Aerodynamics of Track Cycling
Thesis DisciplineMechanical Engineering
Degree GrantorUniversity of Canterbury
Degree NameDoctor of Philosophy
The aim of this thesis was to identify ways in which the velocity of a track cyclist could be increased, primarily through the reduction of aerodynamic drag, and to determine which factors had the most significant impact on athlete performance. An appropriate test method was set up in the wind tunnel at the University of Canterbury to measure the aerodynamic drag of different cycling positions and equipment, including helmets, skinsuits, frames and wheels, in order to measure the impact of specific changes on athlete performance.
A mathematical model of the Individual Pursuit (IP) event was also created to calculate the velocity profile and finishing time for athletes competing under different race conditions. The model was created in Microsoft Excel and used first principles to analyse the forces acting on a cyclist, which lead to the development of equations for power supply and demand. The mathematical model was validated using SRM data for eleven, elite track cyclists, and was found to be accurate to 0.31s (0.16%). An analysis of changes made to the bike, athlete, and environmental conditions using the mathematical model showed that the drag area and air density had the greatest impact on the finishing time. The model was then used to predict the finishing times for different pacing strategies by generating different power profiles for a given athlete with a fixed stock of energy (the work done remained the same for all generated power profiles) in order to identify the optimal pacing strategy for the IP. The length of time spent in the initial acceleration phase was found to have a significant impact on the results, although all strategies simulated with an initial acceleration phase resulted in a faster finishing time than all other strategies simulated.
Results from the wind tunnel tests showed that, in general, changes made to the position of the cyclist had the greatest impact on the aerodynamic drag compared to changes made to the equipment. Multiple changes in position had a greater impact on drag than individual changes in position, but the changes were not additive; the total gain or loss in drag for multiple changes in position was not the sum of individual gains or losses in drag. Actual gains and losses also varied significantly between athletes, primarily due to differences in body size and shape, riding experience, and reference position from which changes were made from. Changes in position that resulted in a reduction of the frontal area, such as lowering the handlebars and head, were the most successful at reducing the aerodynamic drag, and a change in skinsuit was found to have the greatest impact on drag out of all equipment changes, primarily due to the choice of material and seam placement. The mathematical model was used to quantify the impact of changes in position and equipment made in the wind tunnel on the overall finishing time for a given athlete competing in an IP event. Time savings of up to 8 seconds were seen for multiple changes in position, and up to 5 seconds for changes to the equipment.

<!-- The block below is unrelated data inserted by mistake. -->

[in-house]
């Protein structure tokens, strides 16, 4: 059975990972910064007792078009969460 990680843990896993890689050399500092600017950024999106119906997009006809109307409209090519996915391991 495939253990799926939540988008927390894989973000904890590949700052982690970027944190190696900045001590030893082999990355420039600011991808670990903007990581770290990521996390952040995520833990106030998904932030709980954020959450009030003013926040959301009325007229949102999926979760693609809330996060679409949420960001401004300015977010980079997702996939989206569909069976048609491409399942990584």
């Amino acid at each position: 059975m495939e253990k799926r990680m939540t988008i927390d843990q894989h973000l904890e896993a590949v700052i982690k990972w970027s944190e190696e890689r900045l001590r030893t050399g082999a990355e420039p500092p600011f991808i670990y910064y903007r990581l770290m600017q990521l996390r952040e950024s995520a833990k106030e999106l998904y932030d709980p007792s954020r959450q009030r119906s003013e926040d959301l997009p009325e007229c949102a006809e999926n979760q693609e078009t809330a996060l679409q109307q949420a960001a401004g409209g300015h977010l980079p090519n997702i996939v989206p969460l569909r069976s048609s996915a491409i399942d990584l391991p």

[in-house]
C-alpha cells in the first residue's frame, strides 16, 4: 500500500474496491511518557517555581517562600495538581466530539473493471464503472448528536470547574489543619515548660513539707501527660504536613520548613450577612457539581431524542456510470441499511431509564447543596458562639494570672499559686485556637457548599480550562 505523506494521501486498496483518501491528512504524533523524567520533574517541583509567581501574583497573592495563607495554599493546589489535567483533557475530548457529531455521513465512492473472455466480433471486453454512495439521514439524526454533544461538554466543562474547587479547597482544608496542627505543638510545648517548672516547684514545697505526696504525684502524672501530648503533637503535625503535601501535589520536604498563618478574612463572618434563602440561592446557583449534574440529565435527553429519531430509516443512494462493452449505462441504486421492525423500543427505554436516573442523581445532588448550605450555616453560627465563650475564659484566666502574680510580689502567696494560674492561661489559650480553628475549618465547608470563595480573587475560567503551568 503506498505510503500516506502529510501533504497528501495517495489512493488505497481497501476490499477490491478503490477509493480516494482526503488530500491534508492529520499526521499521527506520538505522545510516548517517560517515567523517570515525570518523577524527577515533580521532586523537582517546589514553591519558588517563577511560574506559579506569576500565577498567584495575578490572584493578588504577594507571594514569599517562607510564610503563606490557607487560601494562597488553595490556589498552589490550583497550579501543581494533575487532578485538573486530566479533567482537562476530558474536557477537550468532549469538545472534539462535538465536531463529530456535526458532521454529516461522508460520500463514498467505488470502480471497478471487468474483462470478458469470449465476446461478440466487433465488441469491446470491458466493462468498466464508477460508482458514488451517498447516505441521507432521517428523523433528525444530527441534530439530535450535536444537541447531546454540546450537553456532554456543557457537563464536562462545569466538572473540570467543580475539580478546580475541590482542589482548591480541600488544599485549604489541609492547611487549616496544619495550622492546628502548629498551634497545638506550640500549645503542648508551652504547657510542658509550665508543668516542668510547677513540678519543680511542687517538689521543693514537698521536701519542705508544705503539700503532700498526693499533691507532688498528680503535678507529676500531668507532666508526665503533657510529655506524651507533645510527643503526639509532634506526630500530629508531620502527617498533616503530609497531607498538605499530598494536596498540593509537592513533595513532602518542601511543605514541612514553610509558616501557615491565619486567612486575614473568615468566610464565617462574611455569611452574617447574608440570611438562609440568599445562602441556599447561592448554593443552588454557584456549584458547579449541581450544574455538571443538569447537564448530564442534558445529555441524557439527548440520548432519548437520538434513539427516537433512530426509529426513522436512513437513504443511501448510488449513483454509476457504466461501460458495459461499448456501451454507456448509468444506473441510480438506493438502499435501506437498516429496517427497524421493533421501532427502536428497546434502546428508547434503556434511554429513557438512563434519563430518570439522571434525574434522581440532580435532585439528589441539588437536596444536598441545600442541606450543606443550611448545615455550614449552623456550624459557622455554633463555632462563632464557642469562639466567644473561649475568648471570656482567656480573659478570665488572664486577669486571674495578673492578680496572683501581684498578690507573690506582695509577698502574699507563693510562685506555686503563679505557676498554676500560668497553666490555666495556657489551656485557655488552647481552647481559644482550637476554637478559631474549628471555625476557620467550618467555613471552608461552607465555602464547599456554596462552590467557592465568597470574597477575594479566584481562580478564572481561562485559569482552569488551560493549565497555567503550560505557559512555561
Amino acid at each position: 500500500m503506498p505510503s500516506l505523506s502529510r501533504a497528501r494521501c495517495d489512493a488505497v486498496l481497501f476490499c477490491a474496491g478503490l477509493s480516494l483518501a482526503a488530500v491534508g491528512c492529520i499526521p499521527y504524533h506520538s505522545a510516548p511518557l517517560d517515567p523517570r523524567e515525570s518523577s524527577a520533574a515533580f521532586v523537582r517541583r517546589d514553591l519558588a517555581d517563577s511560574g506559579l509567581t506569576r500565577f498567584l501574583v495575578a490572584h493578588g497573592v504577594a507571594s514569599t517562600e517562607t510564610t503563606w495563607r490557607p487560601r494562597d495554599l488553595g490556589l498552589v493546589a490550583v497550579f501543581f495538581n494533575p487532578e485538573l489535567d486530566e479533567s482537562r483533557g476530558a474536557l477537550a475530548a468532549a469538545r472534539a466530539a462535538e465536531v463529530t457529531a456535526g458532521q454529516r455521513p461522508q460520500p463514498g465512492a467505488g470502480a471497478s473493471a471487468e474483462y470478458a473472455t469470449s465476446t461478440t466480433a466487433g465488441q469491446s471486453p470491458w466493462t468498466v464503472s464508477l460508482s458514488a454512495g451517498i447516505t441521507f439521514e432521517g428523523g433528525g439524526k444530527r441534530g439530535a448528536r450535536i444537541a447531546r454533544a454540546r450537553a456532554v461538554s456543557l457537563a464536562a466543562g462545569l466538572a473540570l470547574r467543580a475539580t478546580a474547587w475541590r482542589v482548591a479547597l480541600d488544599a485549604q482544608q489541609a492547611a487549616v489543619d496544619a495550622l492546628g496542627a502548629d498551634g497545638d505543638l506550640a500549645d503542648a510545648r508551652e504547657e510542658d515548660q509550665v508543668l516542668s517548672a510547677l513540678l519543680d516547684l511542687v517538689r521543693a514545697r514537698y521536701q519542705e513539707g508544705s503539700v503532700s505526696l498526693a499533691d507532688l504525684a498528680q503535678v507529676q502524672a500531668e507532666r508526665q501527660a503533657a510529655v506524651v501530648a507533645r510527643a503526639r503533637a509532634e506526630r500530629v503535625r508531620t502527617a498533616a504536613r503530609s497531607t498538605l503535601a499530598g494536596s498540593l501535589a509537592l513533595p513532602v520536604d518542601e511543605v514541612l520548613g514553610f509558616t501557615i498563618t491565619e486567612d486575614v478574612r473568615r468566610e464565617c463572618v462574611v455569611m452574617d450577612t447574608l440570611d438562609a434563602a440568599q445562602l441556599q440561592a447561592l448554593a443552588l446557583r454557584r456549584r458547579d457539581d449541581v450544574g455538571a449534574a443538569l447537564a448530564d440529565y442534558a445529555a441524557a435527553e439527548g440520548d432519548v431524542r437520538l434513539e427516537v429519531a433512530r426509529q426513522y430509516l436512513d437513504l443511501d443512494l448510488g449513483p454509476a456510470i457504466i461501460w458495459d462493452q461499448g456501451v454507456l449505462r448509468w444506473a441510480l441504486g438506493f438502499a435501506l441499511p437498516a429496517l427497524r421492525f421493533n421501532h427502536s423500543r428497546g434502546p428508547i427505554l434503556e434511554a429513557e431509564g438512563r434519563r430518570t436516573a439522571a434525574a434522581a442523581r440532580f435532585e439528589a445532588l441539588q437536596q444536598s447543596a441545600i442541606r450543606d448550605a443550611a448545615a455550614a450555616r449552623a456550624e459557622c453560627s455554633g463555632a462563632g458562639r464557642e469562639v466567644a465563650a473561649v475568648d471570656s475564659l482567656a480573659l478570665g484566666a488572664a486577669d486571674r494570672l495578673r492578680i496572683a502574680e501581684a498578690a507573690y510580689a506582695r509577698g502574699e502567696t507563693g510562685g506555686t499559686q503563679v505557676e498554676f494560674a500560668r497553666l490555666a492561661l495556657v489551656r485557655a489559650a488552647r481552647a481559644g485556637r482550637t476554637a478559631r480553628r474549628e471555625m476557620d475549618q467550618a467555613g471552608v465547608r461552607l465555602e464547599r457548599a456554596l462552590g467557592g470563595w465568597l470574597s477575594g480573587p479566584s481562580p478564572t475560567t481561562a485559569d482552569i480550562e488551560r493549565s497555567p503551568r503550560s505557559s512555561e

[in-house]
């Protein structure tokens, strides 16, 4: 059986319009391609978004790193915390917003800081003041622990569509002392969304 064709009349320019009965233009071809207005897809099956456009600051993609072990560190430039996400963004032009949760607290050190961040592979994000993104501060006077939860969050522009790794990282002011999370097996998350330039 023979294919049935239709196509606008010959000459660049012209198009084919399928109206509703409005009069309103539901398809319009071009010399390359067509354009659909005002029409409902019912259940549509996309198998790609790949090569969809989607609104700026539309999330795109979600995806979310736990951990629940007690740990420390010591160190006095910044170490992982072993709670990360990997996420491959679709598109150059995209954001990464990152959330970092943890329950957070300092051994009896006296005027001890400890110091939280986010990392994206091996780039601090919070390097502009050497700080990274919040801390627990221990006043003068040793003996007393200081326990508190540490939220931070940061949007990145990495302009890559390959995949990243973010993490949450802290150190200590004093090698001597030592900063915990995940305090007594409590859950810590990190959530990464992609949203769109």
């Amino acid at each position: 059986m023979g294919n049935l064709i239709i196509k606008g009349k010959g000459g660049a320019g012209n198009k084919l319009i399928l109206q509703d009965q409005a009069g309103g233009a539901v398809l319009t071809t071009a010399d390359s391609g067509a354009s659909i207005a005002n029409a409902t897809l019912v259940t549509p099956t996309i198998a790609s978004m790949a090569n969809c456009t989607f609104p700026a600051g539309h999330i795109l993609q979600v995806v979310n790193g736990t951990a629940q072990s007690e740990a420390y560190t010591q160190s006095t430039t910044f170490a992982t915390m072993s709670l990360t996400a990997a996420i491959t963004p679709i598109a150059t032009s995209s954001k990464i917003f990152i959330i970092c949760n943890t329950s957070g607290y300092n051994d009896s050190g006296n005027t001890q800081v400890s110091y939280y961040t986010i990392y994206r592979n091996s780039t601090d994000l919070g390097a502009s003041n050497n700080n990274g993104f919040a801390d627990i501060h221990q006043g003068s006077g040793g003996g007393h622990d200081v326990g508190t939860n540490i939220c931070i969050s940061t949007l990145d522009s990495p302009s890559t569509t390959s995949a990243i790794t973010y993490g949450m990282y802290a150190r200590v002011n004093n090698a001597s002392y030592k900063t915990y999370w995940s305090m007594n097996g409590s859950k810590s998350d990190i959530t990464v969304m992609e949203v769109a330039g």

Overall this thesis highlights the significance of aerodynamics on athlete performance in track cycling, suggesting that it is worthwhile spending time and money on research and technology to find new ways to reduce the aerodynamic drag and maximise the speed of cyclists. Although this thesis primarily concentrates on the Individual Pursuit event in track cycling, the same principles can be applied to other cycling disciplines, as well as to other sports.